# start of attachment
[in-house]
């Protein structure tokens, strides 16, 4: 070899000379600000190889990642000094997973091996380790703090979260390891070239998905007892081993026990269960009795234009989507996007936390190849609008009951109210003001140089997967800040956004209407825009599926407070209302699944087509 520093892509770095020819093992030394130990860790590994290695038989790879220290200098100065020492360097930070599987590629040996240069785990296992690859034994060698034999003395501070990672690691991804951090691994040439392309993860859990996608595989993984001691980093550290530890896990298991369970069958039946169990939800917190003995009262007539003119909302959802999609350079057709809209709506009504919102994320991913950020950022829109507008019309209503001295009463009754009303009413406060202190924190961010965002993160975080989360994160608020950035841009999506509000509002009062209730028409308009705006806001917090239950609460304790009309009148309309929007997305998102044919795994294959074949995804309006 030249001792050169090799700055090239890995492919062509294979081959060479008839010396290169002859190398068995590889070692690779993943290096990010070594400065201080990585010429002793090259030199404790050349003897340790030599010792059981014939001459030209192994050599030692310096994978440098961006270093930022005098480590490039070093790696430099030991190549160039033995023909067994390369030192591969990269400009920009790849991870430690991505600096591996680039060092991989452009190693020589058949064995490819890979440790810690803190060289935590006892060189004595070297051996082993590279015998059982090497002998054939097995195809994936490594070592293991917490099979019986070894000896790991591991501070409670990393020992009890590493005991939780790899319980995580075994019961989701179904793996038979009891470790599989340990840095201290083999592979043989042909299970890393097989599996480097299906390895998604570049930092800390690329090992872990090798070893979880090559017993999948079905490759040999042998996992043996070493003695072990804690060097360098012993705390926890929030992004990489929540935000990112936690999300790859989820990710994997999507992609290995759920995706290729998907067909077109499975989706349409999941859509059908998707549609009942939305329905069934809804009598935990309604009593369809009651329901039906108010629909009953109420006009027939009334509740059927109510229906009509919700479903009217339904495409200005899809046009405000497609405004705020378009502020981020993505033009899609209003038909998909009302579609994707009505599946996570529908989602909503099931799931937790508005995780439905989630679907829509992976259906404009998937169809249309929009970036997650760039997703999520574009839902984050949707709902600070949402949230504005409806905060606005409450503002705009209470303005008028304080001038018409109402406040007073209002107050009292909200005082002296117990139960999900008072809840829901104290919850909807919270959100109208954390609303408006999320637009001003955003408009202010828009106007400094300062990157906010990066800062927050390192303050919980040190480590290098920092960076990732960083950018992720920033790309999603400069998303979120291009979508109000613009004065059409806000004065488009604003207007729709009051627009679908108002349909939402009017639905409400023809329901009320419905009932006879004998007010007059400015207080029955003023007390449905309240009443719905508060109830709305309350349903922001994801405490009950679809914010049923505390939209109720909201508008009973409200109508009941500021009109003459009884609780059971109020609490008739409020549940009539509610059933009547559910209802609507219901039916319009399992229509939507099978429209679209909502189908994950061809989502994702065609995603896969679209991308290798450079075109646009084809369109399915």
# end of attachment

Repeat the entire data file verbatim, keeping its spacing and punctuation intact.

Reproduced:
[in-house]
């Protein structure tokens, strides 16, 4: 070899000379600000190889990642000094997973091996380790703090979260390891070239998905007892081993026990269960009795234009989507996007936390190849609008009951109210003001140089997967800040956004209407825009599926407070209302699944087509 520093892509770095020819093992030394130990860790590994290695038989790879220290200098100065020492360097930070599987590629040996240069785990296992690859034994060698034999003395501070990672690691991804951090691994040439392309993860859990996608595989993984001691980093550290530890896990298991369970069958039946169990939800917190003995009262007539003119909302959802999609350079057709809209709506009504919102994320991913950020950022829109507008019309209503001295009463009754009303009413406060202190924190961010965002993160975080989360994160608020950035841009999506509000509002009062209730028409308009705006806001917090239950609460304790009309009148309309929007997305998102044919795994294959074949995804309006 030249001792050169090799700055090239890995492919062509294979081959060479008839010396290169002859190398068995590889070692690779993943290096990010070594400065201080990585010429002793090259030199404790050349003897340790030599010792059981014939001459030209192994050599030692310096994978440098961006270093930022005098480590490039070093790696430099030991190549160039033995023909067994390369030192591969990269400009920009790849991870430690991505600096591996680039060092991989452009190693020589058949064995490819890979440790810690803190060289935590006892060189004595070297051996082993590279015998059982090497002998054939097995195809994936490594070592293991917490099979019986070894000896790991591991501070409670990393020992009890590493005991939780790899319980995580075994019961989701179904793996038979009891470790599989340990840095201290083999592979043989042909299970890393097989599996480097299906390895998604570049930092800390690329090992872990090798070893979880090559017993999948079905490759040999042998996992043996070493003695072990804690060097360098012993705390926890929030992004990489929540935000990112936690999300790859989820990710994997999507992609290995759920995706290729998907067909077109499975989706349409999941859509059908998707549609009942939305329905069934809804009598935990309604009593369809009651329901039906108010629909009953109420006009027939009334509740059927109510229906009509919700479903009217339904495409200005899809046009405000497609405004705020378009502020981020993505033009899609209003038909998909009302579609994707009505599946996570529908989602909503099931799931937790508005995780439905989630679907829509992976259906404009998937169809249309929009970036997650760039997703999520574009839902984050949707709902600070949402949230504005409806905060606005409450503002705009209470303005008028304080001038018409109402406040007073209002107050009292909200005082002296117990139960999900008072809840829901104290919850909807919270959100109208954390609303408006999320637009001003955003408009202010828009106007400094300062990157906010990066800062927050390192303050919980040190480590290098920092960076990732960083950018992720920033790309999603400069998303979120291009979508109000613009004065059409806000004065488009604003207007729709009051627009679908108002349909939402009017639905409400023809329901009320419905009932006879004998007010007059400015207080029955003023007390449905309240009443719905508060109830709305309350349903922001994801405490009950679809914010049923505390939209109720909201508008009973409200109508009941500021009109003459009884609780059971109020609490008739409020549940009539509610059933009547559910209802609507219901039916319009399992229509939507099978429209679209909502189908994950061809989502994702065609995603896969679209991308290798450079075109646009084809369109399915």